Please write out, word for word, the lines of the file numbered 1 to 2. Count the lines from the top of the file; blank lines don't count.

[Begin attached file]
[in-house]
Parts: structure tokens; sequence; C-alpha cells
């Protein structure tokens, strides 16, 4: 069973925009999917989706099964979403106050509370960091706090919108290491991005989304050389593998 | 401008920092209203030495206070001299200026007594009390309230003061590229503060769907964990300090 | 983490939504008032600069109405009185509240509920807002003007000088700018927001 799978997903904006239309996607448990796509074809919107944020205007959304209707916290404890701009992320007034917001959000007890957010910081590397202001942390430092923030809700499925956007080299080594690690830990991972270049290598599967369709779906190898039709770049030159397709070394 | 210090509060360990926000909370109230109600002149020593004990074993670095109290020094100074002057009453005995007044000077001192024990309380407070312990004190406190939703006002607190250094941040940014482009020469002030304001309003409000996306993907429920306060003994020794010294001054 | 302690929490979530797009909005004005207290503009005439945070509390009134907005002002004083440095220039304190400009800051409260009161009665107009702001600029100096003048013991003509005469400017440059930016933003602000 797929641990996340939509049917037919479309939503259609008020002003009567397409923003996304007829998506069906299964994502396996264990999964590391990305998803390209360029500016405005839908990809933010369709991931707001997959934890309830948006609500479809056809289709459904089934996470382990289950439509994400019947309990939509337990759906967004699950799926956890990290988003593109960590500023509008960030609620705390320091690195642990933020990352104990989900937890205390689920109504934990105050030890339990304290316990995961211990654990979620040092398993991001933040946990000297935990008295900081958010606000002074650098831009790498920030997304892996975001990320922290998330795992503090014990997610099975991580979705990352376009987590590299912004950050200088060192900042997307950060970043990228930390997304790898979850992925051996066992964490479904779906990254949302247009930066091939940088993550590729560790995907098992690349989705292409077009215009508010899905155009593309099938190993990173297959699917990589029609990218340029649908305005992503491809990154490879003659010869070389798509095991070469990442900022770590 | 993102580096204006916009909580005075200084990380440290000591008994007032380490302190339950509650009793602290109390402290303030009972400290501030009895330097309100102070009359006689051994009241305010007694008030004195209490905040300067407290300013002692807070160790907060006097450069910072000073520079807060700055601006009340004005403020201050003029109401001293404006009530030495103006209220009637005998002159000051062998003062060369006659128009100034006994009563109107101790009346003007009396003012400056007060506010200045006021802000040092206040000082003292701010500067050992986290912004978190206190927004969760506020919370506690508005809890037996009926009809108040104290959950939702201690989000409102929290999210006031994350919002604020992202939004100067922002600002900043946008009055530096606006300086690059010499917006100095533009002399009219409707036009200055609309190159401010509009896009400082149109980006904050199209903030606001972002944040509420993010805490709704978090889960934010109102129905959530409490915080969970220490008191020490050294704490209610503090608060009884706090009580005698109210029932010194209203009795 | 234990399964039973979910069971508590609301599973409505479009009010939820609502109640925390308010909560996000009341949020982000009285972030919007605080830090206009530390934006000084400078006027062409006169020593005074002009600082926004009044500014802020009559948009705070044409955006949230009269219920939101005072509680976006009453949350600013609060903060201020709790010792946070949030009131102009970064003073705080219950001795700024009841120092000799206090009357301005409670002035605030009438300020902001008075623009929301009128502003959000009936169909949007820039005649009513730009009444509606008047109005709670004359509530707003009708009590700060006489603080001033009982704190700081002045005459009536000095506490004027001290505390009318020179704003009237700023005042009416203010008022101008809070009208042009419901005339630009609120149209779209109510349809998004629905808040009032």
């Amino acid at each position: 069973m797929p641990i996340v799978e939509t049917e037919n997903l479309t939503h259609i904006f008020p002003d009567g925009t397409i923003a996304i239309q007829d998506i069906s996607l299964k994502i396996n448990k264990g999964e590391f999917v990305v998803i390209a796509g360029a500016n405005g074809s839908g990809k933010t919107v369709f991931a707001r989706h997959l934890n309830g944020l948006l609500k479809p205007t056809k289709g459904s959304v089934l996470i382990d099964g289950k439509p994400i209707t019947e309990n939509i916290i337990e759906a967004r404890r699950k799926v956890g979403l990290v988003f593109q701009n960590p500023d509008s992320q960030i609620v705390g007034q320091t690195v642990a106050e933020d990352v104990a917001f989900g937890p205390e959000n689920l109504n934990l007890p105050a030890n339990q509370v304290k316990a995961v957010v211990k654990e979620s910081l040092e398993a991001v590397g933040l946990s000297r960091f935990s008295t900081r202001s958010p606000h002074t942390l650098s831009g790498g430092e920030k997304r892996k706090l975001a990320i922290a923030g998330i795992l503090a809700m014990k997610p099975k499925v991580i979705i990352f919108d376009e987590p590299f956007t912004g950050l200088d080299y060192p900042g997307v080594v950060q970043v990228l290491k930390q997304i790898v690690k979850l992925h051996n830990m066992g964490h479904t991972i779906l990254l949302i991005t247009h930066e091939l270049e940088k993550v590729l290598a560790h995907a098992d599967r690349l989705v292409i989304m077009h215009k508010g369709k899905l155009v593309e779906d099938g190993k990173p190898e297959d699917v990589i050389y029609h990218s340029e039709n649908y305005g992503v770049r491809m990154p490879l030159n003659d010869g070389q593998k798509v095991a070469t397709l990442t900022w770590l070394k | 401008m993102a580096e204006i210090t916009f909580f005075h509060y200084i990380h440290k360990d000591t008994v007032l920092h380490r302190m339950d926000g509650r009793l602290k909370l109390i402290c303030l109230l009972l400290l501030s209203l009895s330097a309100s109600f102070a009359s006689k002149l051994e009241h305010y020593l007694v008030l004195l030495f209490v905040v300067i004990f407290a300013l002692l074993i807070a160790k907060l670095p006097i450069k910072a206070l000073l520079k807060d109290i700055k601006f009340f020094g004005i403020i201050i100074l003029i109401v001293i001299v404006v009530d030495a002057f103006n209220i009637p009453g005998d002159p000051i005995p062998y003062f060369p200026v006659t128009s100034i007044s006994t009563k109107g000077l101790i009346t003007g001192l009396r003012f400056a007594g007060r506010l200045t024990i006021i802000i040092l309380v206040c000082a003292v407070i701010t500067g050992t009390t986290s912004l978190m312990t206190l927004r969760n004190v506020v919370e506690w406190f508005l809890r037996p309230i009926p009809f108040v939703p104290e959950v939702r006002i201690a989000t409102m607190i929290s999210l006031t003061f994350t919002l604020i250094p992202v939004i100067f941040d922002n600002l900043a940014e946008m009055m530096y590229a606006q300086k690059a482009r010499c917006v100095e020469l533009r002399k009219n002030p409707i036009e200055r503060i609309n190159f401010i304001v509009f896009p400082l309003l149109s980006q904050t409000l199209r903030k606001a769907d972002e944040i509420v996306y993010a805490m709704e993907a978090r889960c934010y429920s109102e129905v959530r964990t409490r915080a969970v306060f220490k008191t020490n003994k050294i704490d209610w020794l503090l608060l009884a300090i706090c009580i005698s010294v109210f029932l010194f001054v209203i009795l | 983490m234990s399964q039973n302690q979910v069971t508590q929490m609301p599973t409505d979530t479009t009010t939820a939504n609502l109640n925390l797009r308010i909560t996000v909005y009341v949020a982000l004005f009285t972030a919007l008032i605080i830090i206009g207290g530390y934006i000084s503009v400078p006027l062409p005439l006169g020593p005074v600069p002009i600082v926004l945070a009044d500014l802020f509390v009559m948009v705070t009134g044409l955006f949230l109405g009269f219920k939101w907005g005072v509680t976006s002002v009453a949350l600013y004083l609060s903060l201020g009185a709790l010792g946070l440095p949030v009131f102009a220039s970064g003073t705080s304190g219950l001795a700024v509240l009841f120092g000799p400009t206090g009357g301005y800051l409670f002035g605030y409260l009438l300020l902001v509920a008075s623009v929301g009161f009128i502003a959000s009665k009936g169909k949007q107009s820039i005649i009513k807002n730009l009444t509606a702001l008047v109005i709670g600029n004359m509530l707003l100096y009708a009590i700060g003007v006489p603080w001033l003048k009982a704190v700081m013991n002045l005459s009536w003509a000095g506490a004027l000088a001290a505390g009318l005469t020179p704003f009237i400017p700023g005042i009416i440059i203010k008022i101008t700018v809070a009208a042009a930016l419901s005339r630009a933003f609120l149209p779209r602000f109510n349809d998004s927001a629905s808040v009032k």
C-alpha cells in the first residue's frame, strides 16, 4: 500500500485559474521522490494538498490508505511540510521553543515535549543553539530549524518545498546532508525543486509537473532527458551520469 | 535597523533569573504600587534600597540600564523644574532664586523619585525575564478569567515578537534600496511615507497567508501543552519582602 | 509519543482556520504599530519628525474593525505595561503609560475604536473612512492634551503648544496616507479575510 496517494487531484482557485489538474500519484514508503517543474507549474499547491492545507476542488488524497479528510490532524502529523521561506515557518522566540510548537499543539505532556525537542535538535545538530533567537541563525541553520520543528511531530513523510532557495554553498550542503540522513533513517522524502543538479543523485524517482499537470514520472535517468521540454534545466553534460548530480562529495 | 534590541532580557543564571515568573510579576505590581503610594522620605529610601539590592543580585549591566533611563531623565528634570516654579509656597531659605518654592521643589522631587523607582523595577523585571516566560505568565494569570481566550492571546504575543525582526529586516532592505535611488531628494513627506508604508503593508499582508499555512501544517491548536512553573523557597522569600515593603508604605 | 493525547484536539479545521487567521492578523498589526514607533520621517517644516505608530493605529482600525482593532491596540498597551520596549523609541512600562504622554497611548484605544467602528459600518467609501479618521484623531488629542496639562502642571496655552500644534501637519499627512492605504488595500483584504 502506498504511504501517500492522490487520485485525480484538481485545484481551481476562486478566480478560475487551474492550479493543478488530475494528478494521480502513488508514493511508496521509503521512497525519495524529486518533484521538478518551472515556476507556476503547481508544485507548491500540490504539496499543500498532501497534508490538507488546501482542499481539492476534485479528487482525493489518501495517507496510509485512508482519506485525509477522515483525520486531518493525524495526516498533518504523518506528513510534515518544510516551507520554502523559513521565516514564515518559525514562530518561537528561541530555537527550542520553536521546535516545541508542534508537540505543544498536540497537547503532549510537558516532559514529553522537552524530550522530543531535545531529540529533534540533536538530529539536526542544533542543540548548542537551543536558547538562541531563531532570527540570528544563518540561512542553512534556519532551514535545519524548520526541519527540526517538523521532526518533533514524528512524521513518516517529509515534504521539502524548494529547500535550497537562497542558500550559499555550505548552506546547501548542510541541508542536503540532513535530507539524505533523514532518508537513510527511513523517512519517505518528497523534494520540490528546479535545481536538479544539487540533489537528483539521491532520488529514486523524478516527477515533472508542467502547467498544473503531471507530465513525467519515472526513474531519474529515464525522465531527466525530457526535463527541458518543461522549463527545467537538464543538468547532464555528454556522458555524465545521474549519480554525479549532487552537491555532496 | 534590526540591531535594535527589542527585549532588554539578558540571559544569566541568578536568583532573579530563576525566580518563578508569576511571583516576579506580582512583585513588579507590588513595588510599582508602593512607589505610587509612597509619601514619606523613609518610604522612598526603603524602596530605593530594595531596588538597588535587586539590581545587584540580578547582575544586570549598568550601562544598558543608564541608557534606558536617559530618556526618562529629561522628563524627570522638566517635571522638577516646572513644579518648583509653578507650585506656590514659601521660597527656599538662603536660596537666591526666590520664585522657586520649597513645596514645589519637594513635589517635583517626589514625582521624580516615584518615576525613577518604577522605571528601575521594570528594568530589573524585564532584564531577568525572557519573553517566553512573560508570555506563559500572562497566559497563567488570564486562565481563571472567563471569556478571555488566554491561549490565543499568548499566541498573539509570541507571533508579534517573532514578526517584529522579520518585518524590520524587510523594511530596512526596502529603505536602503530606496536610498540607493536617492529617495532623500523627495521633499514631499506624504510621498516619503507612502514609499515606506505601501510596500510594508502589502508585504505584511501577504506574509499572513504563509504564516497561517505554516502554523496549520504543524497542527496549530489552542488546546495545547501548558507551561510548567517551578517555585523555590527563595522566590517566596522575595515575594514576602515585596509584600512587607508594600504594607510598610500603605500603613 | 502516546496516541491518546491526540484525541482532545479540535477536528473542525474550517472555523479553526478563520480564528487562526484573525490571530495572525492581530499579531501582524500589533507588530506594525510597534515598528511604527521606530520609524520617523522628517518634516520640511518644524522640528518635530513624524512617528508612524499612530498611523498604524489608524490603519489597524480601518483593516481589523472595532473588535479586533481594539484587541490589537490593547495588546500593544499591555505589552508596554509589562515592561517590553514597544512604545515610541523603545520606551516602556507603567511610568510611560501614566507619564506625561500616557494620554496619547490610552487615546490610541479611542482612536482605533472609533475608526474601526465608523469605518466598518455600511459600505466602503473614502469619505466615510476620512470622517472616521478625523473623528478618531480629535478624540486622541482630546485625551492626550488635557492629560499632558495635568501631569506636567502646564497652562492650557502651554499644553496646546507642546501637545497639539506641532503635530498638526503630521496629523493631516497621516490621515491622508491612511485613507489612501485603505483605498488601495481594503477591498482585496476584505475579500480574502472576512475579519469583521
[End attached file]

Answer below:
[in-house]
Parts: structure tokens; sequence; C-alpha cells